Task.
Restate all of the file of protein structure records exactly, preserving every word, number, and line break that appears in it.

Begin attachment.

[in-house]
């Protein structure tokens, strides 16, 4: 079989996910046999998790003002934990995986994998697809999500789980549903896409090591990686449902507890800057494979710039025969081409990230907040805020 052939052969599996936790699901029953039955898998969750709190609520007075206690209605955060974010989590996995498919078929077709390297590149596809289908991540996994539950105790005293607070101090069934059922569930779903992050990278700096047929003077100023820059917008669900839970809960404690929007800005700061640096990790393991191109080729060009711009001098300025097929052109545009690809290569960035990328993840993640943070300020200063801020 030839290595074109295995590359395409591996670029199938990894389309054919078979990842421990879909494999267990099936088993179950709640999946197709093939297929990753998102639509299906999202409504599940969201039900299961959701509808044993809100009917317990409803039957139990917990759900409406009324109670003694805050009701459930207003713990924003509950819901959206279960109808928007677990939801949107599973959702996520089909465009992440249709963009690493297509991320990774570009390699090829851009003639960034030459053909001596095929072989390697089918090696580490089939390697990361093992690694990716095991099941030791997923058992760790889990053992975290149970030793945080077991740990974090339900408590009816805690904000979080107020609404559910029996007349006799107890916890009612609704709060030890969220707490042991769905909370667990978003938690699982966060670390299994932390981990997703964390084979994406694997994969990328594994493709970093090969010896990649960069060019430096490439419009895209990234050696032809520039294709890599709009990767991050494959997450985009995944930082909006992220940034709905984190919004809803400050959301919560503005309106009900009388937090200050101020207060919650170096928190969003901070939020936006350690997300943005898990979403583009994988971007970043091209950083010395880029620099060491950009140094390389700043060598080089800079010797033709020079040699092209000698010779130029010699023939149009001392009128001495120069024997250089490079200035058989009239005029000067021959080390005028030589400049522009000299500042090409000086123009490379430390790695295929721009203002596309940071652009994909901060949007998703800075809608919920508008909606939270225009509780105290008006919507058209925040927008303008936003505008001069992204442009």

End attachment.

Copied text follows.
[in-house]
């Protein structure tokens, strides 16, 4: 079989996910046999998790003002934990995986994998697809999500789980549903896409090591990686449902507890800057494979710039025969081409990230907040805020 052939052969599996936790699901029953039955898998969750709190609520007075206690209605955060974010989590996995498919078929077709390297590149596809289908991540996994539950105790005293607070101090069934059922569930779903992050990278700096047929003077100023820059917008669900839970809960404690929007800005700061640096990790393991191109080729060009711009001098300025097929052109545009690809290569960035990328993840993640943070300020200063801020 030839290595074109295995590359395409591996670029199938990894389309054919078979990842421990879909494999267990099936088993179950709640999946197709093939297929990753998102639509299906999202409504599940969201039900299961959701509808044993809100009917317990409803039957139990917990759900409406009324109670003694805050009701459930207003713990924003509950819901959206279960109808928007677990939801949107599973959702996520089909465009992440249709963009690493297509991320990774570009390699090829851009003639960034030459053909001596095929072989390697089918090696580490089939390697990361093992690694990716095991099941030791997923058992760790889990053992975290149970030793945080077991740990974090339900408590009816805690904000979080107020609404559910029996007349006799107890916890009612609704709060030890969220707490042991769905909370667990978003938690699982966060670390299994932390981990997703964390084979994406694997994969990328594994493709970093090969010896990649960069060019430096490439419009895209990234050696032809520039294709890599709009990767991050494959997450985009995944930082909006992220940034709905984190919004809803400050959301919560503005309106009900009388937090200050101020207060919650170096928190969003901070939020936006350690997300943005898990979403583009994988971007970043091209950083010395880029620099060491950009140094390389700043060598080089800079010797033709020079040699092209000698010779130029010699023939149009001392009128001495120069024997250089490079200035058989009239005029000067021959080390005028030589400049522009000299500042090409000086123009490379430390790695295929721009203002596309940071652009994909901060949007998703800075809608919920508008909606939270225009509780105290008006919507058209925040927008303008936003505008001069992204442009």